Ireland’s small population and cultural openness makes it easy to get access to key decision makers, even at top government level, delegates heard.
“Ireland is super connected. That’s something unique the Irish have,” said Donnchadh Cullinan, manager banking relations and growth capital at Enterprise Ireland.
“It’s a small town, which, if you are an entrepreneur, is fantastic because it means you can make a lot of stuff happen in a short amount of time,” agreed Brian Norton, founder of Supply Finance, a trade finance platform aimed at small businesses.
Norton moved to Ireland from his home in Chicago four and a half years ago to found Future Finance, a successful European-wide student lender.
What he terms Fintech Phase I “the irrational exuberance phase” has now ended.
“The hype is gone, people are now focused on sustainability in business models, early stage revenues, and proper business-model stuff,” said Norton.
There is also an acceptance that “fintech is about finance businesses that are enabled by technology, not technology businesses that happen to be working in finance”.
Deep financial services talent pool for Irish fintech
That’s another advantage Ireland has: the depth of its financial services talent pool, said Nicola McClafferty of venture capital firm Draper Esprit. Based in London and Dublin, it invests in early stage and high-growth technology companies – from Series A upwards.
“Ireland, in so many walks of life, has a remarkable ability to punch above its weight, given the size of its population,” said McClafferty.
“We have a very international approach, and a very international talent pool here, including in early stage companies, entrepreneurs coming to start businesses here, and multinationals that attract an international workforce, which we can leverage to build really interesting businesses.”
Ireland’s perfect storm of start-up activity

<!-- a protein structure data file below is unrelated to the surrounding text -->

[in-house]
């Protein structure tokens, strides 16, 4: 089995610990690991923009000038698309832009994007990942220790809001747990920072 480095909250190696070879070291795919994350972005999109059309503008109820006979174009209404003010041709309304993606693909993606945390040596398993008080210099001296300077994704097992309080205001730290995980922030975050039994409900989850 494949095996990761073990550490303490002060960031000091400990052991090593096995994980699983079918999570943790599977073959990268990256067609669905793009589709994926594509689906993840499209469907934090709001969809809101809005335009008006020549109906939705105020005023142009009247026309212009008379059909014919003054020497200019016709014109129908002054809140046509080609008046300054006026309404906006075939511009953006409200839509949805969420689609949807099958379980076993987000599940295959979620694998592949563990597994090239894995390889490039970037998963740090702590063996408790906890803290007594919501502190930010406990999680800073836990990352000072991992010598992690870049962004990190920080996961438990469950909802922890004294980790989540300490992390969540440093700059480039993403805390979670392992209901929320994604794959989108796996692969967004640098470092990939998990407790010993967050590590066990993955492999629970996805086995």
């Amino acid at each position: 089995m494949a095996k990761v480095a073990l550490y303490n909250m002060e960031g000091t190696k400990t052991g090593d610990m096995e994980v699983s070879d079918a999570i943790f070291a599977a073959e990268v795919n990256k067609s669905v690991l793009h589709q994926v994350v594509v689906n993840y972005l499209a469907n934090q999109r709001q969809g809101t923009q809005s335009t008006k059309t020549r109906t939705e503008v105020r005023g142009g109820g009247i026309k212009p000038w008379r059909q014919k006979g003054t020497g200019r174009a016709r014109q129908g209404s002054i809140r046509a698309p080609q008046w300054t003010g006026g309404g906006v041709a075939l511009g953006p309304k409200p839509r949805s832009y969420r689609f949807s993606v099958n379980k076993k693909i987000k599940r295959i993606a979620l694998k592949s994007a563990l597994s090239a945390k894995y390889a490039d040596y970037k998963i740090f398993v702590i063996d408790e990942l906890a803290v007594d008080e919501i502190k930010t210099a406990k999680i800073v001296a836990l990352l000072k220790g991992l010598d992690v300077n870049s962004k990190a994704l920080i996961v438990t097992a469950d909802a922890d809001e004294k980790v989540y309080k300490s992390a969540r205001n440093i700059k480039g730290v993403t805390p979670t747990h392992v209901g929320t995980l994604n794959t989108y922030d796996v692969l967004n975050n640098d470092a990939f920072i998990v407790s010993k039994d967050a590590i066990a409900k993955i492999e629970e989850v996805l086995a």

A number of factors have combined to create “the perfect storm of start-up activity” over the past 15 years here, said Pete Townsend of Norio Ventures, a specialist advisory firm.
This includes the fact that all 10 of the top 10 ‘born-on-the-internet’ companies are based in Ireland, as are 9 of the top 10 global tech companies, he pointed out. On the finance side, 20 of the top 25 global financial services firms are here, he said.
“There is a strong start-up community and great government support programmes. As a small country of 5 million people, that closeness is a key factor too. People talk about six degrees of separation from Kevin Bacon, in Ireland it’s two. If the person you are talking to doesn’t know the person you need to talk to, they will know someone who does,” said Townsend.
Ireland has both overseas and indigenous fintechs, major multinational financial services companies, a vibrant start-up community, universities that specialise in particular parts of the fintech world, plus a number of dedicated start-up accelerators around the country – “and Enterprise Ireland tends to be at the centre of all of it,” said Donnchadh Cullinan.
Enterprise Ireland invests in 100 start ups a year at the €100,000 to €200,000 level. As well as in another 100 start ups at €50,000 level, “almost like a Y Combinator, to really create that funnel. And we can tailor that funnel to particular themes, to capture world trends,” he said.
This gives comfort to potential partners. “Historically people didn’t invest across borders. They invested down the road because they could reference check. But we are seeing more and more people coming to Ireland because they recognise there are good deals here. We see, too, in recent years a move from people who previously invested in UK but are saying the valuations there are getting too frothy.”
A connected fintech ecosystem
In looking for alternative deal flows, they come to Ireland. “And see that this is a really connected ecosystem. They know they can trust deals coming out of Ireland. They know the traction they will get coming out of Ireland is probably going to be quite low, just because of the small domestic economy, but it has all this infrastructure behind it – Enterprise Ireland, the government, IDA Ireland, and Science Foundation Ireland. All are pushing these companies out with a huge backing in terms of finance and also in terms of capability building.”